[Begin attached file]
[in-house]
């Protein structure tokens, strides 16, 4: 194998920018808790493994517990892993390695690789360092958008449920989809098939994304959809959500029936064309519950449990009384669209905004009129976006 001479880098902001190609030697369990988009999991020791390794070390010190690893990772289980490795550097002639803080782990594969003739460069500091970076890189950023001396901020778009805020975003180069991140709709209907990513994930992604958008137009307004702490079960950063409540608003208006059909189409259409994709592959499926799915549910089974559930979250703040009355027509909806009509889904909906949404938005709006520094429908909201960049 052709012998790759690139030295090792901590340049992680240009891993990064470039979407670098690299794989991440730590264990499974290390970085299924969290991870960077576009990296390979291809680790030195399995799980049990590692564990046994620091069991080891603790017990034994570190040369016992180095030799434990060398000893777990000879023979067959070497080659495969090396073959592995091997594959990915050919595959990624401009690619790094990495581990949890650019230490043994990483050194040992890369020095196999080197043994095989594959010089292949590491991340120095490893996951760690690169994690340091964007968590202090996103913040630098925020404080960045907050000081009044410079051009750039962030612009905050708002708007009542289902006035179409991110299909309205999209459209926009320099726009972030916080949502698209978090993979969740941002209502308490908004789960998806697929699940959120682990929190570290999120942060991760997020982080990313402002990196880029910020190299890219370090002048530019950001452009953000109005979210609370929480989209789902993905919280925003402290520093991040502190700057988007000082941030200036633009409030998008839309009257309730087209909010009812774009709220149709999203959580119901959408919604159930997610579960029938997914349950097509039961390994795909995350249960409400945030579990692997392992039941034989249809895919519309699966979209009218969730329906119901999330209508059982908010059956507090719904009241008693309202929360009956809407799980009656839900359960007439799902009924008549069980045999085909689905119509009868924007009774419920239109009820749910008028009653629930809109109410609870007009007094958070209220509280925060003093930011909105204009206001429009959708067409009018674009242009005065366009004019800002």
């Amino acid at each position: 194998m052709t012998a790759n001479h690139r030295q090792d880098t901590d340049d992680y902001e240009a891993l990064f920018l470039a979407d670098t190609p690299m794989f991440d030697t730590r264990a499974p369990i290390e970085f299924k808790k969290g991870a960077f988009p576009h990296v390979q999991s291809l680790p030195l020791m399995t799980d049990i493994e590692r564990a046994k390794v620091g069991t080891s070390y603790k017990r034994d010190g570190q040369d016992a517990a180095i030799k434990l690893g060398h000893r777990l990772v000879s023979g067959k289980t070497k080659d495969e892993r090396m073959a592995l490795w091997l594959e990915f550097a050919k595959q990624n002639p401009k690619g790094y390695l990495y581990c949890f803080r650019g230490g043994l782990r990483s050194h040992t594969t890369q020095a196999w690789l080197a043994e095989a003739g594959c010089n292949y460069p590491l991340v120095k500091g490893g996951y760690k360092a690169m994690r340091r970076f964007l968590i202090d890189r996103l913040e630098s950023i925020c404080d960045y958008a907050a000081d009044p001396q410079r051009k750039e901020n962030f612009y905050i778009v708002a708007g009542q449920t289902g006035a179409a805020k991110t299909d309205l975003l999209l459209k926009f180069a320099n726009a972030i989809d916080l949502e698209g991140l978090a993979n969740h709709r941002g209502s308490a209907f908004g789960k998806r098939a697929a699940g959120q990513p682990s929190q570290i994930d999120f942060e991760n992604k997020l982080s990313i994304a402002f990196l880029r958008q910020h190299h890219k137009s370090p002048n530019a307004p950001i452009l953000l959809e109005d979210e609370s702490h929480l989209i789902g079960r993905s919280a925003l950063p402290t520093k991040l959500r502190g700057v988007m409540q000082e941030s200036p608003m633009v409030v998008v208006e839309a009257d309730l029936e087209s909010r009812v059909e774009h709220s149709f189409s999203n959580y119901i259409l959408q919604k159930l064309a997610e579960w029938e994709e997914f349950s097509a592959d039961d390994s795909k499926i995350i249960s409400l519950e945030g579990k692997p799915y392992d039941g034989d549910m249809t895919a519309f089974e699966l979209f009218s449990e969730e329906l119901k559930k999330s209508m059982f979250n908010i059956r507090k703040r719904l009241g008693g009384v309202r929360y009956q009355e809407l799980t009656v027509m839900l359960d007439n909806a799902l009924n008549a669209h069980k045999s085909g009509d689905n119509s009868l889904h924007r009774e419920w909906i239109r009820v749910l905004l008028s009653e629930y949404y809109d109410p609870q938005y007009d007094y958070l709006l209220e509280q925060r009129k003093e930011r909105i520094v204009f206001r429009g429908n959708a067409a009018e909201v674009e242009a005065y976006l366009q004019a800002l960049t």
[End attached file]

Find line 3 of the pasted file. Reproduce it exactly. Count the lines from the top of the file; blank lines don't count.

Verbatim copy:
């Amino acid at each position: 194998m052709t012998a790759n001479h690139r030295q090792d880098t901590d340049d992680y902001e240009a891993l990064f920018l470039a979407d670098t190609p690299m794989f991440d030697t730590r264990a499974p369990i290390e970085f299924k808790k969290g991870a960077f988009p576009h990296v390979q999991s291809l680790p030195l020791m399995t799980d049990i493994e590692r564990a046994k390794v620091g069991t080891s070390y603790k017990r034994d010190g570190q040369d016992a517990a180095i030799k434990l690893g060398h000893r777990l990772v000879s023979g067959k289980t070497k080659d495969e892993r090396m073959a592995l490795w091997l594959e990915f550097a050919k595959q990624n002639p401009k690619g790094y390695l990495y581990c949890f803080r650019g230490g043994l782990r990483s050194h040992t594969t890369q020095a196999w690789l080197a043994e095989a003739g594959c010089n292949y460069p590491l991340v120095k500091g490893g996951y760690k360092a690169m994690r340091r970076f964007l968590i202090d890189r996103l913040e630098s950023i925020c404080d960045y958008a907050a000081d009044p001396q410079r051009k750039e901020n962030f612009y905050i778009v708002a708007g009542q449920t289902g006035a179409a805020k991110t299909d309205l975003l999209l459209k926009f180069a320099n726009a972030i989809d916080l949502e698209g991140l978090a993979n969740h709709r941002g209502s308490a209907f908004g789960k998806r098939a697929a699940g959120q990513p682990s929190q570290i994930d999120f942060e991760n992604k997020l982080s990313i994304a402002f990196l880029r958008q910020h190299h890219k137009s370090p002048n530019a307004p950001i452009l953000l959809e109005d979210e609370s702490h929480l989209i789902g079960r993905s919280a925003l950063p402290t520093k991040l959500r502190g700057v988007m409540q000082e941030s200036p608003m633009v409030v998008v208006e839309a009257d309730l029936e087209s909010r009812v059909e774009h709220s149709f189409s999203n959580y119901i259409l959408q919604k159930l064309a997610e579960w029938e994709e997914f349950s097509a592959d039961d390994s795909k499926i995350i249960s409400l519950e945030g579990k692997p799915y392992d039941g034989d549910m249809t895919a519309f089974e699966l979209f009218s449990e969730e329906l119901k559930k999330s209508m059982f979250n908010i059956r507090k703040r719904l009241g008693g009384v309202r929360y009956q009355e809407l799980t009656v027509m839900l359960d007439n909806a799902l009924n008549a669209h069980k045999s085909g009509d689905n119509s009868l889904h924007r009774e419920w909906i239109r009820v749910l905004l008028s009653e629930y949404y809109d109410p609870q938005y007009d007094y958070l709006l209220e509280q925060r009129k003093e930011r909105i520094v204009f206001r429009g429908n959708a067409a009018e909201v674009e242009a005065y976006l366009q004019a800002l960049t």